5. Louisville JR 2B Ryan Wright
*** 2010: .370/.418/.642 – 21 BB/25 K – 254 AB – 10/11 SB
*** 2011: .338/.426/.583 – 32 BB/30 K – 216 AB – 16/18 SB
Wright’s case is a unique one because, even though his numbers dipped slightly from 2010 to 2011, his stock improved. The smarter people I talked to all came away more impressed with his 2011 approach to the new bats than they were with his “sell out for power” approach with the old aluminum. That sounds like a good sign as he makes the transition to wood. I mentioned Joe Panik, Wright’s Big East buddy, as having arguably the most raw power for a college second baseman, but you could probably flip a coin and be happy with either him or Wright at the top of that list. The difference there is that Panik has tapped into his power and shown pretty much all he can do in that area of his game; Wright, on the other hand, still has just enough untapped raw power that I sometimes wonder if the right organization could help him unlock the key (I use that phrase a lot — “unlock the key” — even though it makes no sense and isn’t listed as a real idiom anywhere. Sounds cool to me, though…) to a 20 homer season down the road. Even if his present gap power is all that we see at the next level, Wright’s solid glove, average foot speed, and promising hit tool will keep getting him chances.
6. Coastal Carolina JR 2B Tommy La Stella
*** 2010: .388/.471/.659 – 34 BB/14 K – 246 AB – 6/6 SB
*** 2011: .417/.496/.686 – 28 BB/16 K – 204 AB – 7/11 SB
The number one knock I heard on La Stella heading into the season was his tendency to get too anxious at the plate and swing at pitcher’s pitches too often. This clearly wasn’t reflected in the numbers — notice the awesome batting averages and BB/K ratios — but it was a concern from smart people who had seen him often. When I receive scouting tips that contradict what the numbers reflect, I get dizzy. Trust the reports from people who are paid to this, banking on the idea that sometimes a scouting observation shows up before a dip in on-field production? Or acknowledge that sometimes even the best see things that sometimes aren’t really there? In La Stella’s case, I’m inclined to go with the latter. La Stella’s pure hit tool is on par with darn near any college prospect in this year’s draft.
7. McNeese State JR 2B Jace Peterson
*** 2010: 345/448/478 – 41 BB/35 K – 232 AB – 35/38 SB
*** 2011: .335/.451/.473 – 44 BB/27 K – 224 AB – 31/41 SB
Funny anecdote on Peterson, courtesy of two of my better sources in the game. The first guy texted me during warmups of a McNeese State game to say something along the lines of, “No clue if he can play, but, wow, what an athlete!” I heard from the second guy later in the season when he said something like, “Here’s a grinder with a great feel for hitting.” The former football star’s athletic ability can’t be questioned and his speed is potentially a game changing tool. The current baseball star has shown a better than expected approach, greatly improved hands at the plate, and enough pop to garner early round consideration.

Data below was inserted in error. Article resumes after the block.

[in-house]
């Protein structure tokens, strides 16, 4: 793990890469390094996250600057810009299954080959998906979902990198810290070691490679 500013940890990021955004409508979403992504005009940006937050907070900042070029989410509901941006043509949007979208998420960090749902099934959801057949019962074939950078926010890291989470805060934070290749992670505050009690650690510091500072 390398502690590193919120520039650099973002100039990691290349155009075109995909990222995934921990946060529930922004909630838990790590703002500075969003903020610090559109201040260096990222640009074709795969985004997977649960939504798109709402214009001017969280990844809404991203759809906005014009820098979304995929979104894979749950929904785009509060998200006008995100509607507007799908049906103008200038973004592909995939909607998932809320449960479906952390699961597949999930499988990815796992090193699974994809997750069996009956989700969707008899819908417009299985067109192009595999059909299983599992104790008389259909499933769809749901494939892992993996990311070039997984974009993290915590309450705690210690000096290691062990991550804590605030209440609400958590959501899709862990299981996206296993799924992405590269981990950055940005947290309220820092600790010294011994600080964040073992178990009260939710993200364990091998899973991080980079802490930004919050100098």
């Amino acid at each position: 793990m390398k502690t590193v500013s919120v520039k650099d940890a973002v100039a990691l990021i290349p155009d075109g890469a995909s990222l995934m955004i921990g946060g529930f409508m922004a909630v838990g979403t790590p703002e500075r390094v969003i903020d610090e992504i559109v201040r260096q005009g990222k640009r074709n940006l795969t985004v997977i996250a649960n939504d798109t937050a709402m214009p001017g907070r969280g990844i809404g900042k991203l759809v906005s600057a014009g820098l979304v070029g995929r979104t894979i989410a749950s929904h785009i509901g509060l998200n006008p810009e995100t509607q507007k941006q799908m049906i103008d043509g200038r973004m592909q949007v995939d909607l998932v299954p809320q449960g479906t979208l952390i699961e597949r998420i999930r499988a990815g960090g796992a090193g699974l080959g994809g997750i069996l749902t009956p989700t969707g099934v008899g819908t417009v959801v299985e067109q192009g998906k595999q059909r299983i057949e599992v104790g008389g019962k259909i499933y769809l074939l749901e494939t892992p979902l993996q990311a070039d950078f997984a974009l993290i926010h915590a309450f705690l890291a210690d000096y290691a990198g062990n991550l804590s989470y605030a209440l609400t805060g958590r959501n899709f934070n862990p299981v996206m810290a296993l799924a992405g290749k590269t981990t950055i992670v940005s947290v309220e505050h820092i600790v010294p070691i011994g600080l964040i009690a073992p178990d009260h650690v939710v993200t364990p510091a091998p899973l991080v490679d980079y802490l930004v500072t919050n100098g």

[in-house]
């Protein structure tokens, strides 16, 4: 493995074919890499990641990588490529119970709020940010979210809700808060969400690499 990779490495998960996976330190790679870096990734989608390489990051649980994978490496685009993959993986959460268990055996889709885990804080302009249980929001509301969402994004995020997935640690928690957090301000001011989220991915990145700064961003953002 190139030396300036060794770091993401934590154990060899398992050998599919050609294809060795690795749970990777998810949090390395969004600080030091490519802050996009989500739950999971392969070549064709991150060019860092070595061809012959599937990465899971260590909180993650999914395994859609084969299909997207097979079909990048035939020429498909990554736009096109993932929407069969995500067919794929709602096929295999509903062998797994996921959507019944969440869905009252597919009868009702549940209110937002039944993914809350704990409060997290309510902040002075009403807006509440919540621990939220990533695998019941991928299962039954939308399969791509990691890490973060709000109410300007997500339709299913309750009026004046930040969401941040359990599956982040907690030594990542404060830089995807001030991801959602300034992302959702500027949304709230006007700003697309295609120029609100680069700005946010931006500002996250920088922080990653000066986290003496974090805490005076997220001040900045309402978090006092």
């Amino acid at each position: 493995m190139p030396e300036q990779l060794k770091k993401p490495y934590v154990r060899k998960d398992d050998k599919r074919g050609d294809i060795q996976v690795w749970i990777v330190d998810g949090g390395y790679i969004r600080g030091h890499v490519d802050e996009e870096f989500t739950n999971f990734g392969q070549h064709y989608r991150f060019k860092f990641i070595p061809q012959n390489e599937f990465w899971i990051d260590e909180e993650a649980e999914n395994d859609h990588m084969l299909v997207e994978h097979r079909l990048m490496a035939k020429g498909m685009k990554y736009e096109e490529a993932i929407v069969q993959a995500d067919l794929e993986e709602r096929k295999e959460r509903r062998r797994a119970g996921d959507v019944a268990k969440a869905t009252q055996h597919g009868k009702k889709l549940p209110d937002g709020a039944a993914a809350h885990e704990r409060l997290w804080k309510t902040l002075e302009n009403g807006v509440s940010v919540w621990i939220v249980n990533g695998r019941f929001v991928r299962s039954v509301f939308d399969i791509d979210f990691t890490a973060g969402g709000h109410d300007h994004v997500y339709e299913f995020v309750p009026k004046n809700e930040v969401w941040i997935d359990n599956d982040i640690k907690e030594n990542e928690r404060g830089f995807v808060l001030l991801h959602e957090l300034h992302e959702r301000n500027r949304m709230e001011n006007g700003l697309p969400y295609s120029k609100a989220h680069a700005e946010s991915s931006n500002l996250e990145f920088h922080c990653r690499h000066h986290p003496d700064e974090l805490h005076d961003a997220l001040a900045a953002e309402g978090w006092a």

8. Arizona State JR 2B Zack MacPhee
*** 2010: .380/.483/.647 – 42 BB/36 K – 221 AB – 20/24 SB
*** 2011: .263/.410/.340 – 44 BB/18 K – 194 AB – 22/29 SB
This isn’t quite Jett Bandy bad — notice the still strong BB/K numbers — but the degradation of MacPhee’s once promising prospect stock is still disappointing to see. On the bright side, he still has near plus speed, impressive bat speed, and excellent defensive tools up the middle. I’d love to know whether or not his batting average collapse had something to do with a BABIP-fueled string of bad luck or if he just isn’t making the kind of hard contact he did in 2010. Reports on him struggling to square up on balls this spring have me afraid it is the latter, but that great 2010 season should be enough to have a handful of teams buying into him as a potential utility player.
9. Florida International JR 2B Jeremy Patton
*** 2010: 364/455/567 – 36 BB/23 K – 231 AB – 8/10 SB
*** 2011: .357/.462/.502 – 39 BB/22 K – 213 AB – 6/7 SB
Patton can really, really hit. I don’t know if his other tools will play at the next level, but when judged solely as a hitter it is easy to see him going far. An argument can be made for a couple different offense-first second base prospects ranked below him here, but I like his hit tool as much as I like any one player’s hit tool that comes next.
10. Siena JR 2B Dan Paolini
*** 2010: .373/.441/.821 – 21 BB/28 K – 212 AB – 12/15 SB
*** 2011: .362/.451/.694 – 29 BB/35 K – 196 AB – 13/15 SB
Paolini has more present power than any college middle infielder. The question that remains to be answered is whether or not his long swing will lead to enough hits to make that power useful at the next level. If he doesn’t hit, he’s in trouble – only his power rates as above-average at this point, with the potential for an average hit tool down the road his only other tool of note. There’s a little sleeper Dan Uggla upside here, if everything breaks right. Of course, think about the original Uggla before getting too excited – how many things had to break exactly right for him to become the Dan Uggla we know and love (even as a long-time fan of a rival division team I have to admit his uppercut corkscrew swing is fun to watch) today? Paolini will probably start out around the same place as Uggla, a former 11th round pick.
11. North Carolina A&T JR 2B Marquis Riley
*** 2010: .335/.412/.495 – 22 BB/5 K – 212 AB – 10/12 SB
*** 2011: .324/.405/.493 – 29 BB/4 K – 207 AB – 13/15 SB
For a plate discipline junkie like me, that 29 BB/4 K ratio is a thing of beauty. Reports on his defense are all over the place — “above-average,” “passable,” “erratic” — and there is a ton of upside at the plate, but the combination of that plate discipline and just enough pop to keep the bat from being knocked out of his hands gives me hope.